It’s not enough anymore to have a good brick and mortar business. You need to be online and you need to be really good at it. Website, Facebook, Instagram – you name it, you need it. Instagram is a particularly important social media platform when it comes to hospitality, as most people nowadays look on Instagram to gauge the feel of the business before deciding to book their stay/meal. The old saying “never judge a book by its cover” doesn’t apply anymore. These days, almost everyone judges a business based on their cover photo!

  • Care about people and the environment

The world is shifting into a more sustainable place, with younger generations focusing on how they can reduce their environmental footprint in any way they can. Find ways to do your bit for the environment and let your customers know how their business helps contribute to your efforts. Likewise, if you can give back to those in need, why not use your business as a positive platform to do so!? Positive publicity through good deeds is priceless, although it shouldn’t be the sole reason for doing good. Good karma comes to those who care about others.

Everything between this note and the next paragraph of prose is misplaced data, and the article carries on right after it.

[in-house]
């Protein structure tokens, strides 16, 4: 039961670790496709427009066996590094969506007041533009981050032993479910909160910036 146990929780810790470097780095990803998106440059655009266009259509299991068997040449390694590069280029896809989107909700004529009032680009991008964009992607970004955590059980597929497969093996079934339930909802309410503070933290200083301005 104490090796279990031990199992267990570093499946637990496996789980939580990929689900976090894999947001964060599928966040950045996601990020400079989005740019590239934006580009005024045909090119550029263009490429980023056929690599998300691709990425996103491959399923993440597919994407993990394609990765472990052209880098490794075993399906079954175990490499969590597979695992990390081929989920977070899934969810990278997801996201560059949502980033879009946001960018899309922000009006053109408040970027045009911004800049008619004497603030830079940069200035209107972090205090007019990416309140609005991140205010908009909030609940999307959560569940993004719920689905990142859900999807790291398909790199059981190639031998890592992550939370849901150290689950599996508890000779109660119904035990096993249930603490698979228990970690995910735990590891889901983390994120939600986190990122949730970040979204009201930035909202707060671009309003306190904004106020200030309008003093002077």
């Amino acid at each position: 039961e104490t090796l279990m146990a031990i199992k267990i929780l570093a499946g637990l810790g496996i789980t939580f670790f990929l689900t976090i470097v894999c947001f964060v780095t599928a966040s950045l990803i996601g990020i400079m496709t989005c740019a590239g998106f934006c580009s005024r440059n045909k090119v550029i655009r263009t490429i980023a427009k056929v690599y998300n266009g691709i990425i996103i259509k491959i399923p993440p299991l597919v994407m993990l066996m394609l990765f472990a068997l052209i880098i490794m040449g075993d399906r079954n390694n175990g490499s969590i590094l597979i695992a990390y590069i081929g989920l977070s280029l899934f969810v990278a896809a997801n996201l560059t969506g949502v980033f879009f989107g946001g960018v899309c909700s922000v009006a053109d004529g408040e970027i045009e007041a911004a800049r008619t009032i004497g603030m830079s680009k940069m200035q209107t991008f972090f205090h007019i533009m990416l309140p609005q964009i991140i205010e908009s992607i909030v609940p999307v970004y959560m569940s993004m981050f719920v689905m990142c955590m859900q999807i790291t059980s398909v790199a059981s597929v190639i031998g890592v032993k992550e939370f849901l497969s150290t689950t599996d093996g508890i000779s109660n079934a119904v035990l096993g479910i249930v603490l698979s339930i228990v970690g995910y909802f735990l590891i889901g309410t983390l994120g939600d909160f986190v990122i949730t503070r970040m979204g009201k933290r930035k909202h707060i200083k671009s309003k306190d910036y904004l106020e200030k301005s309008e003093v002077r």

• Be a local leader

Take a step forward in your local community and be present. Sponsor local sporting events, attend local gatherings and become a local business that people know and care about. Being an active part of your neighbourhood and community is a valuable marketing tool and encourages loyalty when it comes to your customers.

Thinking about buying a hospitality business? Contact Core Business Brokers today, on (02) 9413 2977, or email Roy on [email protected] to chat through your options. We have a wealth of hospitality experience under our belt and would love to discuss the businesses we currently have available. 

Q&A with Rad Benicky

We recently sat down with valued and knowledgeable Business Broker, Rad Benicky to chat all things business, his career and what makes Core Business Brokers different from the rest.

1. What inspired you to become a Business Broker?